B-men, on the other hand, are dispensable, temporary workers who have to work for a place and respect. “If you are considered a nice guy, you get better work. It is best to keep your mouth shut if you think something is unfair or wrong – just swallow your pride and ask if there is any more work to be done,” explains Korhonen. After five years, he now has a place with the L-10 warehouse. “I was there for a couple of days and they noticed how hard-working I was. Now I can just call my boss and ask if they’ve got any work for me. I can even reserve days in advance, which not everyone can do.”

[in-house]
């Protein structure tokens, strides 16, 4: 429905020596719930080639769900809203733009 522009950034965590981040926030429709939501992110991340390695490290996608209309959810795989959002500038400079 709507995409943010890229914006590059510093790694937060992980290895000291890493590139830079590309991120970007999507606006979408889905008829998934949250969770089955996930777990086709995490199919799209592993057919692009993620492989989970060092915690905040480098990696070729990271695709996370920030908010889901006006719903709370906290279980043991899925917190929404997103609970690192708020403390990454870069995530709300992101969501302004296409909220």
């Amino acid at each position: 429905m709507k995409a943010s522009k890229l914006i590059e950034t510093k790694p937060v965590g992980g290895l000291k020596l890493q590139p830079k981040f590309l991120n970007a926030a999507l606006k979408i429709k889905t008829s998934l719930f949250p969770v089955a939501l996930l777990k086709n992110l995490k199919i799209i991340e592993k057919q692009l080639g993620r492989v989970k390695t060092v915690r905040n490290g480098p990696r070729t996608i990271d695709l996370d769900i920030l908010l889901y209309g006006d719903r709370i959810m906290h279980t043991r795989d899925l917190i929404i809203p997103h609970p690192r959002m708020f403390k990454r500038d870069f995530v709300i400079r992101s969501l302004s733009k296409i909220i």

The harbor prefers young workers these days, as alcohol rules have gotten stricter. In the old days, the harbor was a more dangerous place to work because many workers had drinking problems. Today, all operators of heavy machinery have to pass a breathalizer test before they can begin their workday. Each year, however, some workers lose their jobs. Korhonen continues, “It is rare for someone under thirty to be fired because of their drinking. Younger people are hard-working and don’t drink. When older people are constantly being discharged, they need new labor.”
Fighting for Socialism